In today’s video, Charles argues that the animal soul may resemble the human soul much more than we realize:
About his new book:
For Love of Animals is an honest and thoughtful look at our responsibility as Christians with respect to animals. Many Christians misunderstand both history and their own tradition in thinking about animals. They are joined by prominent secular thinkers who blame Christianity for the Western world’s failure to seriously consider the moral status of animals. This book explains how traditional Christian ideas and principles—like nonviolence, concern for the vulnerable, respect for life, stewardship of God’s creation, and rejection of consumerism—require us to treat animals morally.
His previous videos are here. A reader writes:
Thanks very much for this interesting series. Camosy says that we should not eat meat because we should live non-violent lives. I believe that violence should only be used in self-defense. When we eat eggs, meat, or dairy we are complicit in acts of violence against the innocent defenseless who do not threaten us. We would be choosing violence for no good reason. This is a compelling point. He goes on to say that animal products should only be used if there is a need, and that in modern society there is no need for these products. Eggs, meat, and dairy are totally unnecessary.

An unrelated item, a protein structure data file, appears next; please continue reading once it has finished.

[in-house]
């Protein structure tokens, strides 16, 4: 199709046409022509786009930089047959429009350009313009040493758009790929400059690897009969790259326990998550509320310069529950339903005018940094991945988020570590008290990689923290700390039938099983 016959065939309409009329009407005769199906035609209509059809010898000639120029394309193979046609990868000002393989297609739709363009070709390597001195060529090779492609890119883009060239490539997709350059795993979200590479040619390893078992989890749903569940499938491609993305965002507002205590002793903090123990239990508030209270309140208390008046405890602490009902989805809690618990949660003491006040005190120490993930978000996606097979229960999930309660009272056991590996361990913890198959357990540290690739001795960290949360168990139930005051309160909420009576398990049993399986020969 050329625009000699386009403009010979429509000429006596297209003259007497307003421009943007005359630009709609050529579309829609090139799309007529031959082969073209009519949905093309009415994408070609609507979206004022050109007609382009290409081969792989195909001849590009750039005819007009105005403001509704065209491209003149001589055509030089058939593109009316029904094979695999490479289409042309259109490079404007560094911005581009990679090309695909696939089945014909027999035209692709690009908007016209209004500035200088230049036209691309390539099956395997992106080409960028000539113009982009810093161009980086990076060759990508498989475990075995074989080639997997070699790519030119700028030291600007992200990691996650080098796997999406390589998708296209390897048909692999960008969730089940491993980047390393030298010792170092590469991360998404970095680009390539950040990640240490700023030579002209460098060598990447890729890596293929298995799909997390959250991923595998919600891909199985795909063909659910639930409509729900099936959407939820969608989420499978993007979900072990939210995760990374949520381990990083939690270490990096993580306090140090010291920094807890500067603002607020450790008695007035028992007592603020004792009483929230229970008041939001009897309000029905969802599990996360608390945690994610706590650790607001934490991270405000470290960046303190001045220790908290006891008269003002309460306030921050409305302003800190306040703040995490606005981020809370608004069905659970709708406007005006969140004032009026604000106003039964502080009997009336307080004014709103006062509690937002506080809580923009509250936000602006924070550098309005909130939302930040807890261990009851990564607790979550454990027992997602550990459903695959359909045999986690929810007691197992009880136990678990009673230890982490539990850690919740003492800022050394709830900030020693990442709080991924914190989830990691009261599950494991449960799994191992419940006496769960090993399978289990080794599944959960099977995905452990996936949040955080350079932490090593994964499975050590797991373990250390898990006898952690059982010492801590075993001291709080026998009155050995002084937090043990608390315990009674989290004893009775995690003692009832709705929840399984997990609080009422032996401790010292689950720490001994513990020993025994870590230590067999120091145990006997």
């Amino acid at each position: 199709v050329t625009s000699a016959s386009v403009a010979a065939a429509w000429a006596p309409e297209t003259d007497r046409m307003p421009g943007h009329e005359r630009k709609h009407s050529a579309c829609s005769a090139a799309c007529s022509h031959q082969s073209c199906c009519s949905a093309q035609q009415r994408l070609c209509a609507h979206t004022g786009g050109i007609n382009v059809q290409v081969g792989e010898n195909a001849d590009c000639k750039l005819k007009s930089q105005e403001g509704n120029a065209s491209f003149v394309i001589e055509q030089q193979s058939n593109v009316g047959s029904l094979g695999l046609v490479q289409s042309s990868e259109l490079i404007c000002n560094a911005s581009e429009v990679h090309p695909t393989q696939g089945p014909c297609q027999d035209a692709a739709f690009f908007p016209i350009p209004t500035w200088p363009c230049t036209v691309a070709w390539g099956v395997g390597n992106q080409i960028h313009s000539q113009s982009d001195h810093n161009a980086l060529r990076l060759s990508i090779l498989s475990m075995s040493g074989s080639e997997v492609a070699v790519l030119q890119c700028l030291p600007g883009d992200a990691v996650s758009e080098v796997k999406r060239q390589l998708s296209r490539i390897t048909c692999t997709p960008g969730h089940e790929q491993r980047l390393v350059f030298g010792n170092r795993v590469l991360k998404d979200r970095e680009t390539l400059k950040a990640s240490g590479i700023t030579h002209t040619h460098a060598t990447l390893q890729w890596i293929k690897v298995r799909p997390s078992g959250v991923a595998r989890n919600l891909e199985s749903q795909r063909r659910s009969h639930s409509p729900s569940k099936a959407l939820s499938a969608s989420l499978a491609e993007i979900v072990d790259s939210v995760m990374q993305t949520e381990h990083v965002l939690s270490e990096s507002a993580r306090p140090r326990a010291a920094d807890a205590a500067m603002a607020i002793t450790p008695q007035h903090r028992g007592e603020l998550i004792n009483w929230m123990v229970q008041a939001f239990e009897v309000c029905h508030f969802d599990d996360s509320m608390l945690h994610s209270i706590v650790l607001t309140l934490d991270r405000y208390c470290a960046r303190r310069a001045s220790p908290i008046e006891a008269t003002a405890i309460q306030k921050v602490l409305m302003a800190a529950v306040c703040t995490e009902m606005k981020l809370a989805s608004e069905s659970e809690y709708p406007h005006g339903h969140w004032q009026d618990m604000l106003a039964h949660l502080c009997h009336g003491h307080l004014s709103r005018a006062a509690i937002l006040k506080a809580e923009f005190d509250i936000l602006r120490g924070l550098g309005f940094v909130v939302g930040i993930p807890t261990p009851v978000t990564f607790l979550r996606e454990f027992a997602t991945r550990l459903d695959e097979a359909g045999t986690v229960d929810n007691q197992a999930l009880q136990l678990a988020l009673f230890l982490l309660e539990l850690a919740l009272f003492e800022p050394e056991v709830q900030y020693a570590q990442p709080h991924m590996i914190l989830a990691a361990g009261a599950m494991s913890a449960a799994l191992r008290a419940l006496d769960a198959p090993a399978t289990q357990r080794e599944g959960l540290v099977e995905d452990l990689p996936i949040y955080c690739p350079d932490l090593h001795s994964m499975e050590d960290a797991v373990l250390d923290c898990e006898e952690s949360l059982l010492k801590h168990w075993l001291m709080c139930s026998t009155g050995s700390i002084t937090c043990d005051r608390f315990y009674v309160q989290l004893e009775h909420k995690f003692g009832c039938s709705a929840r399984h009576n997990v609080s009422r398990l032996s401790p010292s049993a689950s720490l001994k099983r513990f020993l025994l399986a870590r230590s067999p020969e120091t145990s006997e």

Camosy’s most important point is that factory-farmed animal products are a sin.
This should be obvious. Everyone should boycott those products completely, whether based on religion, basic morals, or both. Some people may feel that it is acceptable for them to use animal products that are not from factory farms. While I would not use them, I believe that these people are sincere. There is a massive problem with this approach though: there are almost no animal products that are not from factory farms, and the products that are labeled and marketed to suggest that they are not from factory farms really are from factory farms. When you see labels like “cage free”; “free range”; “grass fed”; “humane”; “natural”; “organic”; etc. you can very safely assume that these are all factory-farmed products. One would have to avoid all eggs, meat, and diary sold in stores and at restaurants, visit the producers oneself, visit their suppliers, and see where and how the animals are slaughtered. It would be a full-time job for most people and it would yield little food.
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